Maxwell, L. C., A. P. Shepherd, G. L. Riedel and M. D. Morris. Effect of microsphere size on apparent intramural distribution of intestinal blood flow. Am J Physiol. 241:H408-14, 1981.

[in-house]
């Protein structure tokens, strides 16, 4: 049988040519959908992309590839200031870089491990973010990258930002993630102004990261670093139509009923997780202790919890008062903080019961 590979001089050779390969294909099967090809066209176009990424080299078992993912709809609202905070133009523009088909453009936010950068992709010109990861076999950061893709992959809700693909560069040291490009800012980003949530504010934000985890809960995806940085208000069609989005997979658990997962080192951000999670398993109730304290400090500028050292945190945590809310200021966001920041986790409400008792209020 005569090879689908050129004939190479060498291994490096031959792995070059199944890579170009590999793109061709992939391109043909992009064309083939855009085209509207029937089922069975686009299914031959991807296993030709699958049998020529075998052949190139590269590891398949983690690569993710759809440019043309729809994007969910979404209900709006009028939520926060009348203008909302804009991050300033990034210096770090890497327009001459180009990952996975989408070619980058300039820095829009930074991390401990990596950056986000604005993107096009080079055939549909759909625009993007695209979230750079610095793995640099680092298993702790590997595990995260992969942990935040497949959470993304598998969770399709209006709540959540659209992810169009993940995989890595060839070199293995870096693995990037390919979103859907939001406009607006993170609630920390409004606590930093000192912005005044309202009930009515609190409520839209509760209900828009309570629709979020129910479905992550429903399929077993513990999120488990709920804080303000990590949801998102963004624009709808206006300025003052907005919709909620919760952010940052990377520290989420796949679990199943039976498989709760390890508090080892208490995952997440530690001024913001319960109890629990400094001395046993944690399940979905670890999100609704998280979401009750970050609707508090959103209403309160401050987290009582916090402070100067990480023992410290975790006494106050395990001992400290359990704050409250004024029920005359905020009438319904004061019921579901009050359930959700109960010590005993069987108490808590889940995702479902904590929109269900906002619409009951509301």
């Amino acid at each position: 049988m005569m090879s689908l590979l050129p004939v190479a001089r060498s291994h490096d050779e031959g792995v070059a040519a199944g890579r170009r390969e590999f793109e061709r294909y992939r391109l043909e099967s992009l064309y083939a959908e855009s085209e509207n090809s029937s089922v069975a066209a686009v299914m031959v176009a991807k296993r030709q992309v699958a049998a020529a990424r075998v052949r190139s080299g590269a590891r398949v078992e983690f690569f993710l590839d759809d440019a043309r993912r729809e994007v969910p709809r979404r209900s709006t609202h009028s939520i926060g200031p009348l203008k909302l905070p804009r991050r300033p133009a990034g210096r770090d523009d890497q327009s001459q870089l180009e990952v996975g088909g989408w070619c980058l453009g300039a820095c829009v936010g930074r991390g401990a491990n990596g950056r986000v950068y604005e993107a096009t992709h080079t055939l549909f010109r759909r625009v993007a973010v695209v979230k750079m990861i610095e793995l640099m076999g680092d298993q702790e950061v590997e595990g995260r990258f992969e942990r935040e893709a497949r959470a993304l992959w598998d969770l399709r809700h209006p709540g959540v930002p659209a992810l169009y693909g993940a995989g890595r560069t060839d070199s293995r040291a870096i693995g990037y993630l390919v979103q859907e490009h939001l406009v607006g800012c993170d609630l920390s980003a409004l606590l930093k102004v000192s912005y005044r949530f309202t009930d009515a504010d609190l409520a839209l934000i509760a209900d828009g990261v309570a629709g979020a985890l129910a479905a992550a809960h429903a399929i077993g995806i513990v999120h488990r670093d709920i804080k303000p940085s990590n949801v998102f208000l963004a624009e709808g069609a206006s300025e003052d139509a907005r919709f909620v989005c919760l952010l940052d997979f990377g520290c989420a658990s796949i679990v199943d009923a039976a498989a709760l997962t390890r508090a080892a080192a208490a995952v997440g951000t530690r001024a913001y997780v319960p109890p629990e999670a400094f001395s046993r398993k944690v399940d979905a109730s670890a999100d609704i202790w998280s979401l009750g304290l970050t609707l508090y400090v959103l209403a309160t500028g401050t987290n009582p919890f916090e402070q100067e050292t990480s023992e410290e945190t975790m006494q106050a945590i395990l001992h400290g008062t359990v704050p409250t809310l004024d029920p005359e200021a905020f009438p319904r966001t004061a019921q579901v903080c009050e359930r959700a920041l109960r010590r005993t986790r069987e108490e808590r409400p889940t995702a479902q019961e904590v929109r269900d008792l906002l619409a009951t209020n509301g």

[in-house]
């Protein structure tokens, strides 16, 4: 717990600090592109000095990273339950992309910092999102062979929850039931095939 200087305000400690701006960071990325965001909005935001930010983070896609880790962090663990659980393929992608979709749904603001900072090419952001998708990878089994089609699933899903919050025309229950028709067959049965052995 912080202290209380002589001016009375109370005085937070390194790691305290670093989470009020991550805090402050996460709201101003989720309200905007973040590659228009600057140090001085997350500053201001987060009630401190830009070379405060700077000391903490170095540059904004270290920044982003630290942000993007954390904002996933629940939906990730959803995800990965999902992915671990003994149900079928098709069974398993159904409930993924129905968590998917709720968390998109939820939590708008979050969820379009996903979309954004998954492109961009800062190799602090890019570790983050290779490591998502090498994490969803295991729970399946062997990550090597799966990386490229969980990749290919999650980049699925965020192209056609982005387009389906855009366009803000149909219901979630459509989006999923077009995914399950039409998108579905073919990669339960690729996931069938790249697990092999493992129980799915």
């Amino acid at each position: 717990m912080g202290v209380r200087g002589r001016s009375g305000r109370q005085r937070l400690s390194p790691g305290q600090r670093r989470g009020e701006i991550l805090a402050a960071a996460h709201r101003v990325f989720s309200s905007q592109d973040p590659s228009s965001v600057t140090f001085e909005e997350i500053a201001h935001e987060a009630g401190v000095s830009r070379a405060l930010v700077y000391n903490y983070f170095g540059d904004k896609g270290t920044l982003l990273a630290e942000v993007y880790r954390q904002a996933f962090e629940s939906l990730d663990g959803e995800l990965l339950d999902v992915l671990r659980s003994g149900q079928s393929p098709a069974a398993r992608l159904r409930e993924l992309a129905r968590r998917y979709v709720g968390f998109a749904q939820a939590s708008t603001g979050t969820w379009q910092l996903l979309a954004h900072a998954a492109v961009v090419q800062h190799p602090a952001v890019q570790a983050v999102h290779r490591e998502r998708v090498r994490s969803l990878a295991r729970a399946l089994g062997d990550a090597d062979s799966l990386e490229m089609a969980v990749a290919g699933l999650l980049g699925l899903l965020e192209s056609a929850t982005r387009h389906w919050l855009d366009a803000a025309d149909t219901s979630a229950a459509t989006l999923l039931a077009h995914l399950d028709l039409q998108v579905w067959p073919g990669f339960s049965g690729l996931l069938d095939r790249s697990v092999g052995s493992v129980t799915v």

Microspheres were used in earlier studies to determine the distribution of blood flow within the intestinal wall, but the selection of microsphere size was not systematic. In one study, a 5-micrometers difference in mean diameter markedly altered the submucosal vs. mucosal distribution of microspheres. Therefore, we examined the effect of size on microsphere distribution within the gut wall. Loops of canine small bowel were perfused at constant pressure, and microspheres were injected in the following order: 9 +/- 1, 15 +/- 1, and 26 +/- 2 micrometers. Gut segments were separated into mucosal, submucosal, and muscularis tissues. The microspheres were recovered from digested tissues and venous blood. The number and diameter of spheres in an aliquot of resuspended spheres were determined by digital image analysis. The ratio of mucosal to submucosal accumulation varied 60-fold for sphere diameters from 8 to 20 micrometers. The muscularis' share did not vary systematically with sphere size. Approximately 20% of spheres less than 11 micrometers reached venous blood, whereas few (less than 1%) of larger sizes did. We conclude: 1) sphere distribution within the gut wall is size dependent, 2) correction for microsphere shunting will be difficult, because the route taken by untrapped spheres is unknown, and 3) fractionating intramural flow among the three layers is not practical with commercially available spheres. However, under control conditions 15-micrometers spheres seem to distribute independently of size between muscularis and a lumped mucosal-submucosal compartment.